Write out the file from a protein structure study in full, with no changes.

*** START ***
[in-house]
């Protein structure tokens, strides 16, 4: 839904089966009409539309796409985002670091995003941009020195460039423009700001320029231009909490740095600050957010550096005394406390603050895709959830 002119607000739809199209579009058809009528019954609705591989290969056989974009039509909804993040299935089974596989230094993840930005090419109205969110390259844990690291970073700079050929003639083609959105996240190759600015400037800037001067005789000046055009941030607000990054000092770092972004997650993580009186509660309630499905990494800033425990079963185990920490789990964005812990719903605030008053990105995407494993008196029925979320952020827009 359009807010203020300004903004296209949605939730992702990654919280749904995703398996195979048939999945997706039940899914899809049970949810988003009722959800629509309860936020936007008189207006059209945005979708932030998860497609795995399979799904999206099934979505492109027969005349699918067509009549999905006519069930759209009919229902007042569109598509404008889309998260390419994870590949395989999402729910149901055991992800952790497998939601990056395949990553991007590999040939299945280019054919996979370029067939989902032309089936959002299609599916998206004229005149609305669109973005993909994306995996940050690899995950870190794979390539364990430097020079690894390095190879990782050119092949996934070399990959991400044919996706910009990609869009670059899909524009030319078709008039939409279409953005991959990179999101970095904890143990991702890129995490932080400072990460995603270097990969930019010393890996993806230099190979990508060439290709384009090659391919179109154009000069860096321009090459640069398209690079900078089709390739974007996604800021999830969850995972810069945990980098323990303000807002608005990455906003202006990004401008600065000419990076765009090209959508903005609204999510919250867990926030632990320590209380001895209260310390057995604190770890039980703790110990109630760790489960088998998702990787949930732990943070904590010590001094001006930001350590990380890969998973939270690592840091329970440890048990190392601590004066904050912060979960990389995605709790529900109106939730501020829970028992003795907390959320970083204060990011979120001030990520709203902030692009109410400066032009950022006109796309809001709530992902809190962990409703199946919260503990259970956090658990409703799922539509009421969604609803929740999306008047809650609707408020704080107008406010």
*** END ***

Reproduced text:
[in-house]
């Protein structure tokens, strides 16, 4: 839904089966009409539309796409985002670091995003941009020195460039423009700001320029231009909490740095600050957010550096005394406390603050895709959830 002119607000739809199209579009058809009528019954609705591989290969056989974009039509909804993040299935089974596989230094993840930005090419109205969110390259844990690291970073700079050929003639083609959105996240190759600015400037800037001067005789000046055009941030607000990054000092770092972004997650993580009186509660309630499905990494800033425990079963185990920490789990964005812990719903605030008053990105995407494993008196029925979320952020827009 359009807010203020300004903004296209949605939730992702990654919280749904995703398996195979048939999945997706039940899914899809049970949810988003009722959800629509309860936020936007008189207006059209945005979708932030998860497609795995399979799904999206099934979505492109027969005349699918067509009549999905006519069930759209009919229902007042569109598509404008889309998260390419994870590949395989999402729910149901055991992800952790497998939601990056395949990553991007590999040939299945280019054919996979370029067939989902032309089936959002299609599916998206004229005149609305669109973005993909994306995996940050690899995950870190794979390539364990430097020079690894390095190879990782050119092949996934070399990959991400044919996706910009990609869009670059899909524009030319078709008039939409279409953005991959990179999101970095904890143990991702890129995490932080400072990460995603270097990969930019010393890996993806230099190979990508060439290709384009090659391919179109154009000069860096321009090459640069398209690079900078089709390739974007996604800021999830969850995972810069945990980098323990303000807002608005990455906003202006990004401008600065000419990076765009090209959508903005609204999510919250867990926030632990320590209380001895209260310390057995604190770890039980703790110990109630760790489960088998998702990787949930732990943070904590010590001094001006930001350590990380890969998973939270690592840091329970440890048990190392601590004066904050912060979960990389995605709790529900109106939730501020829970028992003795907390959320970083204060990011979120001030990520709203902030692009109410400066032009950022006109796309809001709530992902809190962990409703199946919260503990259970956090658990409703799922539509009421969604609803929740999306008047809650609707408020704080107008406010």